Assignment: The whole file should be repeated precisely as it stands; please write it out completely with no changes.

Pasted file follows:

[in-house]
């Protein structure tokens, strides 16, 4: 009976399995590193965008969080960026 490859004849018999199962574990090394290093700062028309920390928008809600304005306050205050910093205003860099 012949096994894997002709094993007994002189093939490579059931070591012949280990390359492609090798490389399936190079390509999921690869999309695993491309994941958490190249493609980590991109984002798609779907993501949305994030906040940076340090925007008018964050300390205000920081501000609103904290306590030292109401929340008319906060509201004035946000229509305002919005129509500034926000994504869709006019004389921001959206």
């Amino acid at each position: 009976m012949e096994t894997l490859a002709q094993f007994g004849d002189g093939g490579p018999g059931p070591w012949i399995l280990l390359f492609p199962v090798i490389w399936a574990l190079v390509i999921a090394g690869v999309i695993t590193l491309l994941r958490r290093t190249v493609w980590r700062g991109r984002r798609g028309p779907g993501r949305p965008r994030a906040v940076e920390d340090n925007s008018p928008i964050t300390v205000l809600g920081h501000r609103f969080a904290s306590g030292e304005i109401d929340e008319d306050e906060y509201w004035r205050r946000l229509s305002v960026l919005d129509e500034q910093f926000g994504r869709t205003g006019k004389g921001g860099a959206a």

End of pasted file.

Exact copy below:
[in-house]
């Protein structure tokens, strides 16, 4: 009976399995590193965008969080960026 490859004849018999199962574990090394290093700062028309920390928008809600304005306050205050910093205003860099 012949096994894997002709094993007994002189093939490579059931070591012949280990390359492609090798490389399936190079390509999921690869999309695993491309994941958490190249493609980590991109984002798609779907993501949305994030906040940076340090925007008018964050300390205000920081501000609103904290306590030292109401929340008319906060509201004035946000229509305002919005129509500034926000994504869709006019004389921001959206």
């Amino acid at each position: 009976m012949e096994t894997l490859a002709q094993f007994g004849d002189g093939g490579p018999g059931p070591w012949i399995l280990l390359f492609p199962v090798i490389w399936a574990l190079v390509i999921a090394g690869v999309i695993t590193l491309l994941r958490r290093t190249v493609w980590r700062g991109r984002r798609g028309p779907g993501r949305p965008r994030a906040v940076e920390d340090n925007s008018p928008i964050t300390v205000l809600g920081h501000r609103f969080a904290s306590g030292e304005i109401d929340e008319d306050e906060y509201w004035r205050r946000l229509s305002v960026l919005d129509e500034q910093f926000g994504r869709t205003g006019k004389g921001g860099a959206a």